WASHINGTON — James A. Traficant Jr., a flamboyant Democrat who was expelled fromthe House of Representatives after a bribery conviction in 2002, died on Saturday in Youngstown, Ohio, four days after he was injured in a tractor accident on his family’s farm. He was 73.
His death was confirmed by Heidi Hanni, a spokeswoman for the Traficant family.
Mr. Traficant was known for his colorful personality and wardrobe, his legislative theatrics and his wild mop of hair. So it was something of a surprise when the hair turned out to be fake, a fact that was made clear when he had to remove his toupee during booking after his arrest on bribery and racketeering charges.
The charges stemmed from accusations that he solicited bribes from business executives in exchange for government favors. Mr. Traficant served as his own lawyer and was convicted in April 2002.
Three months later, the House Committee on Standards and Official Conduct recommended that Mr. Traficant be expelled from Congress. The vote in the full House was 420 to 1 for expulsion.
Mr. Traficant became only the second House member to be ousted for unethical conduct since the Civil War. The first was Michael J. Myers, a Pennsylvania Democrat, who was convicted in 1980 of accepting a bribe in the Abscam scandal.
Mr. Traficant ran for Congress as an independent while in prison in 2002 and lost to a former aide, Tim Ryan. He was released in 2009 after serving seven years of an eight-year sentence. He tried again to revive his congressional career the next year, but won only 16 percent of the vote, losing again to Mr. Ryan.
First elected to the House in 1984, Mr. Traficant was known for his combative nature and hostility to government bureaucracy and regulation. Voters appreciated him because he was aggressive in seeking federal money for projects like bridges, roads and community centers in a district that was at the heart of the hard-hit industrial Midwest.
He peppered his speeches on the House floor with “Star Trek” references and ended hundreds with the order “Beam me up.”
James Anthony Traficant Jr. was born on May 8, 1941, in Youngstown, Ohio, to James A. Traficant, a truck driver, and Agnes T. Traficant. He played football at the University of Pittsburgh, where he graduated with a degree in education in 1963. He worked as a drug counselor for 10 years before he was elected sheriff of Mahoning County in 1980.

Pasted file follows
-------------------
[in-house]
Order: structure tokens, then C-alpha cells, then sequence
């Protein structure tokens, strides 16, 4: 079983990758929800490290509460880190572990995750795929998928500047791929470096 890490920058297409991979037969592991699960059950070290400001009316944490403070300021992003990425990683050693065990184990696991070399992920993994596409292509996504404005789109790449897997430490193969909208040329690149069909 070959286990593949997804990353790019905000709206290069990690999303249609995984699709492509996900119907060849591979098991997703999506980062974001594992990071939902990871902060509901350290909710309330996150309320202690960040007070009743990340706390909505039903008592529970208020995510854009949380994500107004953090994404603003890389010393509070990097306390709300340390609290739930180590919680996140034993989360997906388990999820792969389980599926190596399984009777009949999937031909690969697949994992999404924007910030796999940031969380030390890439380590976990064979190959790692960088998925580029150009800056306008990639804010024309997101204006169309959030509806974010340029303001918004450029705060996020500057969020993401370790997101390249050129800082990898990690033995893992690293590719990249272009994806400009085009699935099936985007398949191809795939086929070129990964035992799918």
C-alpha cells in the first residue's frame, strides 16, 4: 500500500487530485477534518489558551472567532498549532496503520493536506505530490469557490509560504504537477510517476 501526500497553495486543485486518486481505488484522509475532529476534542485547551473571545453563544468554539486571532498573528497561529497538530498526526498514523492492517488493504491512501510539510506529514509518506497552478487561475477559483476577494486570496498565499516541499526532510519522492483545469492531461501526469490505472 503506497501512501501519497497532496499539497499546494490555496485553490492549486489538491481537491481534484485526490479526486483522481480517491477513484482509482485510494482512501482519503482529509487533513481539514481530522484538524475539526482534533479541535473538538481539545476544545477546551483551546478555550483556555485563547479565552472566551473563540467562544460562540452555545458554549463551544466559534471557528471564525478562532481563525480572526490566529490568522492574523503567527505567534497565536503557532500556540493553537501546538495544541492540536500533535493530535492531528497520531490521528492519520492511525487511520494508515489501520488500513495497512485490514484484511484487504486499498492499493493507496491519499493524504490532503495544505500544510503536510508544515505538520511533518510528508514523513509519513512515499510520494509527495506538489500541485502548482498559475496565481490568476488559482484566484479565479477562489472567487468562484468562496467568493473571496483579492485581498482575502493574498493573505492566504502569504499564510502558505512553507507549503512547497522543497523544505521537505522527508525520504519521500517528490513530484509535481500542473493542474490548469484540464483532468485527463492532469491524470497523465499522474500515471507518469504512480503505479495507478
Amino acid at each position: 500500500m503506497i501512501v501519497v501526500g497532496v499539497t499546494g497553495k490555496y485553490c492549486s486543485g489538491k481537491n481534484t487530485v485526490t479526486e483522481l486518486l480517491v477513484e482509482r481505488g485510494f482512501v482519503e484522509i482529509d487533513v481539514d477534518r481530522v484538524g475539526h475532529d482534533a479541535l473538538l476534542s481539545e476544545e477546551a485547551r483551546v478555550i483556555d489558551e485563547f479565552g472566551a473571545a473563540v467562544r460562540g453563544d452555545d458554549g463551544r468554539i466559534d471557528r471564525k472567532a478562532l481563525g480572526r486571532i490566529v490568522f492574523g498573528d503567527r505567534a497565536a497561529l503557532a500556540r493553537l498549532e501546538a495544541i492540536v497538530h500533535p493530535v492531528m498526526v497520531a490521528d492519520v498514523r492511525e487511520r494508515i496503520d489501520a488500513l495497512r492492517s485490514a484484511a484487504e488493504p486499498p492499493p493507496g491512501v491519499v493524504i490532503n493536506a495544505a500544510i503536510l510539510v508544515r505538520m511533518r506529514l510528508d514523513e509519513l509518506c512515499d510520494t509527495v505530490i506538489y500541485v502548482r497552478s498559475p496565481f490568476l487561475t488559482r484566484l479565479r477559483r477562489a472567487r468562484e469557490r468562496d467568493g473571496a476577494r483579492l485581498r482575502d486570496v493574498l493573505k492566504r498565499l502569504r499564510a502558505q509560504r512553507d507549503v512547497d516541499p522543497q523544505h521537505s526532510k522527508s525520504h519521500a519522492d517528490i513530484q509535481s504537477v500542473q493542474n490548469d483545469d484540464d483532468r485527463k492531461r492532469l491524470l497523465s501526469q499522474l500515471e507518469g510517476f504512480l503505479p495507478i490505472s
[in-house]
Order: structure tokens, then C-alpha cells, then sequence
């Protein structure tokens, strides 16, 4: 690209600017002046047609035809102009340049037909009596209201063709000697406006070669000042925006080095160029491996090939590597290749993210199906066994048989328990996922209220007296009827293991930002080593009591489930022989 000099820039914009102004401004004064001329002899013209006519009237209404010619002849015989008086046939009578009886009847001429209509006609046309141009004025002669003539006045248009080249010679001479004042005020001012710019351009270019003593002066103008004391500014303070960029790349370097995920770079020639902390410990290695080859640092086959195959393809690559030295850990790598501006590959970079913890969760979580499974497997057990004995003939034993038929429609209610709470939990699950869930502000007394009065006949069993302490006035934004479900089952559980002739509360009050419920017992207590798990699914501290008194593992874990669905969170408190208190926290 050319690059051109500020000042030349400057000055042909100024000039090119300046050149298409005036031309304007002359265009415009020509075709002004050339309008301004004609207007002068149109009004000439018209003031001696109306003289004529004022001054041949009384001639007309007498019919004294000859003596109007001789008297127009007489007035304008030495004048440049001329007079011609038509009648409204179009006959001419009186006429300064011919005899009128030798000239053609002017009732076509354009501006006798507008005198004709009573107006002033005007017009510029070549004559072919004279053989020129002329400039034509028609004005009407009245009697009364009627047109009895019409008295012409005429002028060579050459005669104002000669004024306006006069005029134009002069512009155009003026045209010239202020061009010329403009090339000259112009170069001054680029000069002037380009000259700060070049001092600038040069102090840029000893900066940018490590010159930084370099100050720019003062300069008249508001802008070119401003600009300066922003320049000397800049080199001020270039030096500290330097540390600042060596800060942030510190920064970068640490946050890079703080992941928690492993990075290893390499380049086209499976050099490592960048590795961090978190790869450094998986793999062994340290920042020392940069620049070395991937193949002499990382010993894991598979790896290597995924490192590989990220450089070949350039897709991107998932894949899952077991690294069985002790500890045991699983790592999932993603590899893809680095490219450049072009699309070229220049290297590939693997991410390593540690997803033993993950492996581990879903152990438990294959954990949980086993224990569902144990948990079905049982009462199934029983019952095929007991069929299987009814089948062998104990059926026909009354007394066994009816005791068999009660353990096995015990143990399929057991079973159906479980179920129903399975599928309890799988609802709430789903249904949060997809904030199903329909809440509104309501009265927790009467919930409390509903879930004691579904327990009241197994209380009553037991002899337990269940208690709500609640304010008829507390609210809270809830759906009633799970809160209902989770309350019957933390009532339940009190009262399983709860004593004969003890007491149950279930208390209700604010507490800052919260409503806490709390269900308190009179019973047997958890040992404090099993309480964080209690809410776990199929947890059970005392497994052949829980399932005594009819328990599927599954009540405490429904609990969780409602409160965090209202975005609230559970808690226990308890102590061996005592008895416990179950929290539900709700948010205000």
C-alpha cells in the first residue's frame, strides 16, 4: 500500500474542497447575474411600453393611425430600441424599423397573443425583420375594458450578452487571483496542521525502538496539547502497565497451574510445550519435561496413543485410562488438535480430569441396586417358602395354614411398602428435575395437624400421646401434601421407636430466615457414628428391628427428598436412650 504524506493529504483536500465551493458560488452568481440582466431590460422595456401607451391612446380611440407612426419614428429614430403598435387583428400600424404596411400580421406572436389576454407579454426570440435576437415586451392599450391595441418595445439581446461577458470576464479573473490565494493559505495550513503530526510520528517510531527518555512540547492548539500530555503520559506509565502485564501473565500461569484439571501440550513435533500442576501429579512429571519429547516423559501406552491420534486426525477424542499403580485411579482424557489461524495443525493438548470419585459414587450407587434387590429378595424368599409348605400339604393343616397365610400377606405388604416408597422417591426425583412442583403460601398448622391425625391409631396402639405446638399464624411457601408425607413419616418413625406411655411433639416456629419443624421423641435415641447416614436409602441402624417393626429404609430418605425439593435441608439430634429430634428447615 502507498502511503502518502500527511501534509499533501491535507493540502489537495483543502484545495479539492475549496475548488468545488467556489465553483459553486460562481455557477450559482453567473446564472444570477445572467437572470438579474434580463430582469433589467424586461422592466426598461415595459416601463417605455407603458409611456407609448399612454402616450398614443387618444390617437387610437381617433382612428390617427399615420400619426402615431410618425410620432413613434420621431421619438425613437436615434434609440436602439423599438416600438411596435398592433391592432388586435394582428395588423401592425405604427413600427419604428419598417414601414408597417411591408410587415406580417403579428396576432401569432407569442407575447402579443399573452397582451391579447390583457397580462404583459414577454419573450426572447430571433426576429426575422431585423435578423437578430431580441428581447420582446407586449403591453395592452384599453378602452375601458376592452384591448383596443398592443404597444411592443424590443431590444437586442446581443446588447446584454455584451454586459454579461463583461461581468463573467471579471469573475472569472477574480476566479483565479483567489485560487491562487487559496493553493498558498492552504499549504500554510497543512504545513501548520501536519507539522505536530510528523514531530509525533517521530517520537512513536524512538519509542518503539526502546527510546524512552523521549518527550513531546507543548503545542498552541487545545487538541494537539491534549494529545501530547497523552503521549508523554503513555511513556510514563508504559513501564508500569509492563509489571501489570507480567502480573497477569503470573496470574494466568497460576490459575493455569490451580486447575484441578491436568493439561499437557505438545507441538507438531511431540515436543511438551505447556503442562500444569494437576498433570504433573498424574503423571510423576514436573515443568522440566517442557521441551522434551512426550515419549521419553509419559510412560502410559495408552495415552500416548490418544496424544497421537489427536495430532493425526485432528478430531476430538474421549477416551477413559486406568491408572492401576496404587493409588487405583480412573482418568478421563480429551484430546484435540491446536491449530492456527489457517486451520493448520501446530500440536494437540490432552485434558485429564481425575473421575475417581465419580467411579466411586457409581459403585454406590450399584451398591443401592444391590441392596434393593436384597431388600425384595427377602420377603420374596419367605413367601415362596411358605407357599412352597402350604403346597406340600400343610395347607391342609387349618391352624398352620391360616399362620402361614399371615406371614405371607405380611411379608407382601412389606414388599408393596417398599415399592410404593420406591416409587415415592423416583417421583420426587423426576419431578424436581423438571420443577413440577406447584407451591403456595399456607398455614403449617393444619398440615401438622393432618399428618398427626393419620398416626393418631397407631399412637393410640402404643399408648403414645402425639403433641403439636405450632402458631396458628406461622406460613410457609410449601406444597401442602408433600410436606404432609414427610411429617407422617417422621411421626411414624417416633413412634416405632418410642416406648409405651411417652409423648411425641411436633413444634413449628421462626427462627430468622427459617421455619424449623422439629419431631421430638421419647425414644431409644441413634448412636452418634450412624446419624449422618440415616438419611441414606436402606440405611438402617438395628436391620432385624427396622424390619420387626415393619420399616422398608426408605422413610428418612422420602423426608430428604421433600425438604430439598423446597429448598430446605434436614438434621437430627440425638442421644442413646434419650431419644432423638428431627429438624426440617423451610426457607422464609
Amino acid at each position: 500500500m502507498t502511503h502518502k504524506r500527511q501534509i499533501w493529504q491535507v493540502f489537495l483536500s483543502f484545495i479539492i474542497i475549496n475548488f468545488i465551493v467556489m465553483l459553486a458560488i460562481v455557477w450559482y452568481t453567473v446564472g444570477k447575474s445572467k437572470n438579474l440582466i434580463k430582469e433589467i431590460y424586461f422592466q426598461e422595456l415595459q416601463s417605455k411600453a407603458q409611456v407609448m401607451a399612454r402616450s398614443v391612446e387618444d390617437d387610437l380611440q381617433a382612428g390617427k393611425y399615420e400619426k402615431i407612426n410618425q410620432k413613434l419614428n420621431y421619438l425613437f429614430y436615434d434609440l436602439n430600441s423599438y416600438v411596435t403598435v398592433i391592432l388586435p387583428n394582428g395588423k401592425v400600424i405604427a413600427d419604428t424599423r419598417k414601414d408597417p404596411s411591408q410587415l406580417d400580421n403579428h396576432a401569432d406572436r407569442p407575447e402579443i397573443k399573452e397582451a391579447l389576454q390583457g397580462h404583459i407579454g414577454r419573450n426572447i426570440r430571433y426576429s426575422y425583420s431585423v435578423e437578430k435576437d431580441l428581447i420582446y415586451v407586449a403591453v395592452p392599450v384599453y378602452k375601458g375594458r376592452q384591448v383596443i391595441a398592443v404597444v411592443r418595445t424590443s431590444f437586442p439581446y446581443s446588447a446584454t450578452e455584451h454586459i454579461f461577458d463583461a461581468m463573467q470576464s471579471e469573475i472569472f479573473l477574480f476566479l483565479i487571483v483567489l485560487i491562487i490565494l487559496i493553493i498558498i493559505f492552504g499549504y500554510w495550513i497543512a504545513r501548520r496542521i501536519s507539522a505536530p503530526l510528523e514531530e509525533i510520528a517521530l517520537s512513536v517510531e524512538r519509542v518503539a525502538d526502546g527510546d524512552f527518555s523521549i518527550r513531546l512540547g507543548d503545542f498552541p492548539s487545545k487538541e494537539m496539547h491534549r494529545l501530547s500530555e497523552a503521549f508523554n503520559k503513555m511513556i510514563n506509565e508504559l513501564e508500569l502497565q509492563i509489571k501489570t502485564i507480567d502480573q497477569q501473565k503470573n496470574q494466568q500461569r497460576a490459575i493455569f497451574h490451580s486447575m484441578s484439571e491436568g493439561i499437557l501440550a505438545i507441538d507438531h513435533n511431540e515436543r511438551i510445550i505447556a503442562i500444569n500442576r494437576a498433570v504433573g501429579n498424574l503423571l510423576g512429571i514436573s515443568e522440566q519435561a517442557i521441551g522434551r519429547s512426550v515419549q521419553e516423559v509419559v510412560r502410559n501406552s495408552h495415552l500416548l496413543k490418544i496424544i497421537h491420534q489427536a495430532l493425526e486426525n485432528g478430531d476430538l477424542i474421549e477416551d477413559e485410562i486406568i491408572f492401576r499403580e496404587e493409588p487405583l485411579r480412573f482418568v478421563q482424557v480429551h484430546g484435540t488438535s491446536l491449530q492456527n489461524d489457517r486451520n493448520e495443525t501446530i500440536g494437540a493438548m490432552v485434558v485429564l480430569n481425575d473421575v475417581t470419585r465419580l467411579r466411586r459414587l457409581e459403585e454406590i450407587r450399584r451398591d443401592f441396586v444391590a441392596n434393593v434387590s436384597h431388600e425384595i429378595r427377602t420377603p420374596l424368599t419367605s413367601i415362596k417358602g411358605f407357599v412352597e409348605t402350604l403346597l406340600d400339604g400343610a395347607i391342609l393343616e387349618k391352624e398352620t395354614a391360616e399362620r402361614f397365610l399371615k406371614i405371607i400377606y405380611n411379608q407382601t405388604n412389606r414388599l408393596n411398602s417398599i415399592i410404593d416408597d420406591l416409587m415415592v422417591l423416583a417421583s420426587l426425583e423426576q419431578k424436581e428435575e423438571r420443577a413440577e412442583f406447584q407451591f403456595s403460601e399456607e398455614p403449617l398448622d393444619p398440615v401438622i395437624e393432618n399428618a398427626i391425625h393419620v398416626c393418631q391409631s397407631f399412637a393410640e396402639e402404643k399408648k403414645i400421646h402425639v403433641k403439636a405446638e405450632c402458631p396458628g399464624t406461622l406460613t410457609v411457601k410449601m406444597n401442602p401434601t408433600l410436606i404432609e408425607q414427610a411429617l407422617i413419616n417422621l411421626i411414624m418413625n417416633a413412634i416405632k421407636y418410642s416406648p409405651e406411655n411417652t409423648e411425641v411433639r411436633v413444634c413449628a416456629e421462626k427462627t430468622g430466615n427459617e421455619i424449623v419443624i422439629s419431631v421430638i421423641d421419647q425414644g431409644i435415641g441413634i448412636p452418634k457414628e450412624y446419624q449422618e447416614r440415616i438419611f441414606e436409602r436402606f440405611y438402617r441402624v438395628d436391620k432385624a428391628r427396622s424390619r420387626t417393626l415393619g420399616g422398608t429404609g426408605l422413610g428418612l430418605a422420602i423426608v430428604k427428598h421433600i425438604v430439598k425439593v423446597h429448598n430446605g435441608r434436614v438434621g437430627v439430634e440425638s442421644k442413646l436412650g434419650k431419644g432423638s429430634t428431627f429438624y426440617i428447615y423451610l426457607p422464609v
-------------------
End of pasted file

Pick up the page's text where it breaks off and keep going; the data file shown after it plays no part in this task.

He became a local celebrity in 1983 when he was acquitted on a federal corruption charge in another case in which he acted as his own lawyer, even though he had no law degree. Prosecutors had accused him of accepting bribes from organized crime figures while he was the sheriff, but he argued that he was conducting a sting operation.
Survivors include his wife, Patricia, and their two daughters, Robin and Elizabeth.
In Washington, Mr. Traficant was an anti-establishment eccentric in the buttoned-up capital, and the behavior that was derided on Capitol Hill made him a favorite among his mostly blue-collar voters at home. He opposed free-trade agreements, pushed for “Buy American” requirements in spending bills and raged against foreign aid.
“He was always rooting for the underdog, and was willing to spend his time and energy trying to help people that nobody else would listen to,” his successor in Congress, Representative Ryan, told The Cleveland Plain Dealer. “There wasn’t a guy who had more charisma, or more of an ability to make someone feel special and part of the fun that was going on.”
Mr. Traficant frequently used one-minute addresses on the House floor, a tradition that allows members to discuss any topic. His were pugnacious, sometimes crude, and included rants against the North American Free Trade Agreement and, a favorite, government regulations.
“Mr. Speaker,” he said in one 1998 speech, “the Lord’s Prayer is 66 words, the Gettysburg Address is 286 words, the Declaration of Independence is 1,322 words. U.S. regulations on the sale of cabbage — that is right, cabbage — is 27,000 words. Regulatory red tape in America costs taxpayers $400 billion every year, over $4,000 each year, every year, year in, year out, for every family.”
“Beam me up.”